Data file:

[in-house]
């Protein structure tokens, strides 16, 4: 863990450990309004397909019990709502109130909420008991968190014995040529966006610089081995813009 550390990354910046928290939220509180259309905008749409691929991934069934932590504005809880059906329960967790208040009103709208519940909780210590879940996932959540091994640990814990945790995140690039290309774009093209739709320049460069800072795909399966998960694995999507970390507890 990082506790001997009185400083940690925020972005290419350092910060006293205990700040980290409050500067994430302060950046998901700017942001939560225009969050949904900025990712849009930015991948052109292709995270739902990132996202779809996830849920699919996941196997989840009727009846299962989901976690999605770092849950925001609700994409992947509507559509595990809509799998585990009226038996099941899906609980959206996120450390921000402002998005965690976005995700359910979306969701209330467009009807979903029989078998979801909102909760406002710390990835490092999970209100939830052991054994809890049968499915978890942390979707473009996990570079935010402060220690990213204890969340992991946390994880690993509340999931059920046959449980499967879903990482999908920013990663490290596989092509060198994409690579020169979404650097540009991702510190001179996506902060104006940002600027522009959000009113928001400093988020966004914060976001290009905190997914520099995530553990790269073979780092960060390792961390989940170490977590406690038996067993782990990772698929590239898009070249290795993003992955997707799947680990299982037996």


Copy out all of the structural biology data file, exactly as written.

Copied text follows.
[in-house]
């Protein structure tokens, strides 16, 4: 863990450990309004397909019990709502109130909420008991968190014995040529966006610089081995813009 550390990354910046928290939220509180259309905008749409691929991934069934932590504005809880059906329960967790208040009103709208519940909780210590879940996932959540091994640990814990945790995140690039290309774009093209739709320049460069800072795909399966998960694995999507970390507890 990082506790001997009185400083940690925020972005290419350092910060006293205990700040980290409050500067994430302060950046998901700017942001939560225009969050949904900025990712849009930015991948052109292709995270739902990132996202779809996830849920699919996941196997989840009727009846299962989901976690999605770092849950925001609700994409992947509507559509595990809509799998585990009226038996099941899906609980959206996120450390921000402002998005965690976005995700359910979306969701209330467009009807979903029989078998979801909102909760406002710390990835490092999970209100939830052991054994809890049968499915978890942390979707473009996990570079935010402060220690990213204890969340992991946390994880690993509340999931059920046959449980499967879903990482999908920013990663490290596989092509060198994409690579020169979404650097540009991702510190001179996506902060104006940002600027522009959000009113928001400093988020966004914060976001290009905190997914520099995530553990790269073979780092960060390792961390989940170490977590406690038996067993782990990772698929590239898009070249290795993003992955997707799947680990299982037996």